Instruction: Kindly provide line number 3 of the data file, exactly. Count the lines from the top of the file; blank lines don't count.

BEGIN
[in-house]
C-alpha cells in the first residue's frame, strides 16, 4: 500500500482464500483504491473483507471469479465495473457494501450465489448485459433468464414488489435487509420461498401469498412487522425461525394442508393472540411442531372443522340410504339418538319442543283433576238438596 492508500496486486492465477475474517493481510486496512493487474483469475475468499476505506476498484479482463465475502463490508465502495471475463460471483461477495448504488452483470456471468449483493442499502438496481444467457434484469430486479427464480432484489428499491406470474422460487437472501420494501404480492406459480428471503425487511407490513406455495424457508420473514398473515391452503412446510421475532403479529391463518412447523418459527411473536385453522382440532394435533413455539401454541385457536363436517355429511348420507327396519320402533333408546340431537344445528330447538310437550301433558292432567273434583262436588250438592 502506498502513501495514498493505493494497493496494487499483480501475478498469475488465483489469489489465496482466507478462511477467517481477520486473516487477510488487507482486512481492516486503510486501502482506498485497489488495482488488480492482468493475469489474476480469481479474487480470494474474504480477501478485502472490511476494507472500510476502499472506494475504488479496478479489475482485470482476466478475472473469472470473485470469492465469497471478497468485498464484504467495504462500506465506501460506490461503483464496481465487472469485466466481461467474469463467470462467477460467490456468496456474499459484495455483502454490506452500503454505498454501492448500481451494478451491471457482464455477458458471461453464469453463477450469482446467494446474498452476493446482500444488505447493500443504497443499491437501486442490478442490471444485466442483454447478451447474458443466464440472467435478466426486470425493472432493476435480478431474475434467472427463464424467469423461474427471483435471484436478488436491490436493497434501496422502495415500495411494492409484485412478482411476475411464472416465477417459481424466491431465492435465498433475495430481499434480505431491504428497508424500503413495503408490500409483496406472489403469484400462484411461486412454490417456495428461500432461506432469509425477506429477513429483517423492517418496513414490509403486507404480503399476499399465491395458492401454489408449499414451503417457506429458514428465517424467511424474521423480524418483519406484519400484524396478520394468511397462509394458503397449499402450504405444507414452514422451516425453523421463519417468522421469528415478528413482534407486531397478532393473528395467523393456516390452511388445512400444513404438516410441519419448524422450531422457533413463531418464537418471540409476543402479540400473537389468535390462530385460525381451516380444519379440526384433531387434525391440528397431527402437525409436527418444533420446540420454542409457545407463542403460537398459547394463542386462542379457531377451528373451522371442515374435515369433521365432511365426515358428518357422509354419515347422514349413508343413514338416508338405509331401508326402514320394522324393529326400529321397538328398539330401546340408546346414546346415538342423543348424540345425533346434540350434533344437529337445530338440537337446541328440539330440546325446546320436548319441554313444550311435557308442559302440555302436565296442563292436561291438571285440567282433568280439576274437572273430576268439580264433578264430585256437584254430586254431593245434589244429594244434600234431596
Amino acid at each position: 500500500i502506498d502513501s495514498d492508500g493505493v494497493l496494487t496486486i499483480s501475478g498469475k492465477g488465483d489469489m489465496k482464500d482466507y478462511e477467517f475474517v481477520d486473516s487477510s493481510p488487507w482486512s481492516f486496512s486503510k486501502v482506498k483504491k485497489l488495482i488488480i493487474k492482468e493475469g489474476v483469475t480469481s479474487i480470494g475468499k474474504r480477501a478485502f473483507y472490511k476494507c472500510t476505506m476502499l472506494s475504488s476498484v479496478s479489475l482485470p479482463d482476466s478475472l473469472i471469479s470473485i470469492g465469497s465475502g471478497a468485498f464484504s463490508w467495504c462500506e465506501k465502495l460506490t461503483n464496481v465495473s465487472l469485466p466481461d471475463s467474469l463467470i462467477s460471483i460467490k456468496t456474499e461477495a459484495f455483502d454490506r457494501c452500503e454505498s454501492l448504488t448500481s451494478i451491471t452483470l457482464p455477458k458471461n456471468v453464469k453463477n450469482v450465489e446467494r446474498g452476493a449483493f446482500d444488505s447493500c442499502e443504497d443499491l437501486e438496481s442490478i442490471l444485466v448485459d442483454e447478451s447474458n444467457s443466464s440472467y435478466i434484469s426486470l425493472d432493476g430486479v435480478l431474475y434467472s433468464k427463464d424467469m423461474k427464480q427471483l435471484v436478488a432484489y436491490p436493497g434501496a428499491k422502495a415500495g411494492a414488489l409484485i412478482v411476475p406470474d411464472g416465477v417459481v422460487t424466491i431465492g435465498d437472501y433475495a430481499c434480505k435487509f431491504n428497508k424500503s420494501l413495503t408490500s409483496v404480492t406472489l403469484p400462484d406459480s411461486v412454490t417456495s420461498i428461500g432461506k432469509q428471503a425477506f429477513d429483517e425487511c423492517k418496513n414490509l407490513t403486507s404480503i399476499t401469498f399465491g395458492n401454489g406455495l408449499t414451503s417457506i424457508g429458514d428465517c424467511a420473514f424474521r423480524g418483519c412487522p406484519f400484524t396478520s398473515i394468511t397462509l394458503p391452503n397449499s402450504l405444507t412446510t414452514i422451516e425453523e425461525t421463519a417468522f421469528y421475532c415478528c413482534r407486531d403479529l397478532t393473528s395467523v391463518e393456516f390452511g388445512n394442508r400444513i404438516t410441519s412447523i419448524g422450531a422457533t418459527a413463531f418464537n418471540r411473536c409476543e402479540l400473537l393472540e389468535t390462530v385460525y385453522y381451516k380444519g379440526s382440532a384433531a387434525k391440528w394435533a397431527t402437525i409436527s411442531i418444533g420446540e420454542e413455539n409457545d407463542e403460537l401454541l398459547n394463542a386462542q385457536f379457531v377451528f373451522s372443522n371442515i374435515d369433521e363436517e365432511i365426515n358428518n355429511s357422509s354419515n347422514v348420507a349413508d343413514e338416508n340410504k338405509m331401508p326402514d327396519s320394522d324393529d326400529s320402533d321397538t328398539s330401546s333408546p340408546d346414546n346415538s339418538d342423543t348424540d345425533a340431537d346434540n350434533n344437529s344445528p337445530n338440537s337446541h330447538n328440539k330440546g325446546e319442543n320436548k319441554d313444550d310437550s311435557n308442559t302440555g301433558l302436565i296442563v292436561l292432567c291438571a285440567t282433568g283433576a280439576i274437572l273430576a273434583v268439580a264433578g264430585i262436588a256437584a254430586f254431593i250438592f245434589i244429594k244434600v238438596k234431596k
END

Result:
Amino acid at each position: 500500500i502506498d502513501s495514498d492508500g493505493v494497493l496494487t496486486i499483480s501475478g498469475k492465477g488465483d489469489m489465496k482464500d482466507y478462511e477467517f475474517v481477520d486473516s487477510s493481510p488487507w482486512s481492516f486496512s486503510k486501502v482506498k483504491k485497489l488495482i488488480i493487474k492482468e493475469g489474476v483469475t480469481s479474487i480470494g475468499k474474504r480477501a478485502f473483507y472490511k476494507c472500510t476505506m476502499l472506494s475504488s476498484v479496478s479489475l482485470p479482463d482476466s478475472l473469472i471469479s470473485i470469492g465469497s465475502g471478497a468485498f464484504s463490508w467495504c462500506e465506501k465502495l460506490t461503483n464496481v465495473s465487472l469485466p466481461d471475463s467474469l463467470i462467477s460471483i460467490k456468496t456474499e461477495a459484495f455483502d454490506r457494501c452500503e454505498s454501492l448504488t448500481s451494478i451491471t452483470l457482464p455477458k458471461n456471468v453464469k453463477n450469482v450465489e446467494r446474498g452476493a449483493f446482500d444488505s447493500c442499502e443504497d443499491l437501486e438496481s442490478i442490471l444485466v448485459d442483454e447478451s447474458n444467457s443466464s440472467y435478466i434484469s426486470l425493472d432493476g430486479v435480478l431474475y434467472s433468464k427463464d424467469m423461474k427464480q427471483l435471484v436478488a432484489y436491490p436493497g434501496a428499491k422502495a415500495g411494492a414488489l409484485i412478482v411476475p406470474d411464472g416465477v417459481v422460487t424466491i431465492g435465498d437472501y433475495a430481499c434480505k435487509f431491504n428497508k424500503s420494501l413495503t408490500s409483496v404480492t406472489l403469484p400462484d406459480s411461486v412454490t417456495s420461498i428461500g432461506k432469509q428471503a425477506f429477513d429483517e425487511c423492517k418496513n414490509l407490513t403486507s404480503i399476499t401469498f399465491g395458492n401454489g406455495l408449499t414451503s417457506i424457508g429458514d428465517c424467511a420473514f424474521r423480524g418483519c412487522p406484519f400484524t396478520s398473515i394468511t397462509l394458503p391452503n397449499s402450504l405444507t412446510t414452514i422451516e425453523e425461525t421463519a417468522f421469528y421475532c415478528c413482534r407486531d403479529l397478532t393473528s395467523v391463518e393456516f390452511g388445512n394442508r400444513i404438516t410441519s412447523i419448524g422450531a422457533t418459527a413463531f418464537n418471540r411473536c409476543e402479540l400473537l393472540e389468535t390462530v385460525y385453522y381451516k380444519g379440526s382440532a384433531a387434525k391440528w394435533a397431527t402437525i409436527s411442531i418444533g420446540e420454542e413455539n409457545d407463542e403460537l401454541l398459547n394463542a386462542q385457536f379457531v377451528f373451522s372443522n371442515i374435515d369433521e363436517e365432511i365426515n358428518n355429511s357422509s354419515n347422514v348420507a349413508d343413514e338416508n340410504k338405509m331401508p326402514d327396519s320394522d324393529d326400529s320402533d321397538t328398539s330401546s333408546p340408546d346414546n346415538s339418538d342423543t348424540d345425533a340431537d346434540n350434533n344437529s344445528p337445530n338440537s337446541h330447538n328440539k330440546g325446546e319442543n320436548k319441554d313444550d310437550s311435557n308442559t302440555g301433558l302436565i296442563v292436561l292432567c291438571a285440567t282433568g283433576a280439576i274437572l273430576a273434583v268439580a264433578g264430585i262436588a256437584a254430586f254431593i250438592f245434589i244429594k244434600v238438596k234431596k